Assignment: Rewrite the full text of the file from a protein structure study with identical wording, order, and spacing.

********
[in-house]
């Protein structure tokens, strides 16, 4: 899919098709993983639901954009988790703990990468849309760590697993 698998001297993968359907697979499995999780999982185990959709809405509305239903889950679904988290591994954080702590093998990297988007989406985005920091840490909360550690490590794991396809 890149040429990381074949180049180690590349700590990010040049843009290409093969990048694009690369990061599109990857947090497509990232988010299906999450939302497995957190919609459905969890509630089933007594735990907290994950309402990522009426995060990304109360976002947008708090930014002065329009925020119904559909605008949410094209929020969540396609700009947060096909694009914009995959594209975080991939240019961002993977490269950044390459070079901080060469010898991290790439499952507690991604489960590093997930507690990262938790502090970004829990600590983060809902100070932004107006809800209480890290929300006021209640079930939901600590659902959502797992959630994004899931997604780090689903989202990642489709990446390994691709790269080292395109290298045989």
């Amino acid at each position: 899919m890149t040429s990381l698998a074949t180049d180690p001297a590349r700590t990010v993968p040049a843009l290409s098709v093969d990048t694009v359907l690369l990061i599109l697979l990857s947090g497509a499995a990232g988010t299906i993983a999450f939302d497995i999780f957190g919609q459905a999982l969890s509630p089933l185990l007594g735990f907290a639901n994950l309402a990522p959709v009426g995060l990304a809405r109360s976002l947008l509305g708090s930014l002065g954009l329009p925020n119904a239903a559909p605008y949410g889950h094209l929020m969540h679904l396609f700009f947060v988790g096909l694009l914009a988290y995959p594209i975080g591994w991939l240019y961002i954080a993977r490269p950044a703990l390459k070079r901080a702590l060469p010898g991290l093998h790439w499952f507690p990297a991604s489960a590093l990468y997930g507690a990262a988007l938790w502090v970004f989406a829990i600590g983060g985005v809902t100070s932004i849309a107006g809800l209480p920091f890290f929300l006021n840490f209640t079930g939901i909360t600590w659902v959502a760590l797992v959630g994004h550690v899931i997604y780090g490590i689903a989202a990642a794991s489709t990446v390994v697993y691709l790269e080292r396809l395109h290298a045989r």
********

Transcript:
[in-house]
């Protein structure tokens, strides 16, 4: 899919098709993983639901954009988790703990990468849309760590697993 698998001297993968359907697979499995999780999982185990959709809405509305239903889950679904988290591994954080702590093998990297988007989406985005920091840490909360550690490590794991396809 890149040429990381074949180049180690590349700590990010040049843009290409093969990048694009690369990061599109990857947090497509990232988010299906999450939302497995957190919609459905969890509630089933007594735990907290994950309402990522009426995060990304109360976002947008708090930014002065329009925020119904559909605008949410094209929020969540396609700009947060096909694009914009995959594209975080991939240019961002993977490269950044390459070079901080060469010898991290790439499952507690991604489960590093997930507690990262938790502090970004829990600590983060809902100070932004107006809800209480890290929300006021209640079930939901600590659902959502797992959630994004899931997604780090689903989202990642489709990446390994691709790269080292395109290298045989």
């Amino acid at each position: 899919m890149t040429s990381l698998a074949t180049d180690p001297a590349r700590t990010v993968p040049a843009l290409s098709v093969d990048t694009v359907l690369l990061i599109l697979l990857s947090g497509a499995a990232g988010t299906i993983a999450f939302d497995i999780f957190g919609q459905a999982l969890s509630p089933l185990l007594g735990f907290a639901n994950l309402a990522p959709v009426g995060l990304a809405r109360s976002l947008l509305g708090s930014l002065g954009l329009p925020n119904a239903a559909p605008y949410g889950h094209l929020m969540h679904l396609f700009f947060v988790g096909l694009l914009a988290y995959p594209i975080g591994w991939l240019y961002i954080a993977r490269p950044a703990l390459k070079r901080a702590l060469p010898g991290l093998h790439w499952f507690p990297a991604s489960a590093l990468y997930g507690a990262a988007l938790w502090v970004f989406a829990i600590g983060g985005v809902t100070s932004i849309a107006g809800l209480p920091f890290f929300l006021n840490f209640t079930g939901i909360t600590w659902v959502a760590l797992v959630g994004h550690v899931i997604y780090g490590i689903a989202a990642a794991s489709t990446v390994v697993y691709l790269e080292r396809l395109h290298a045989r």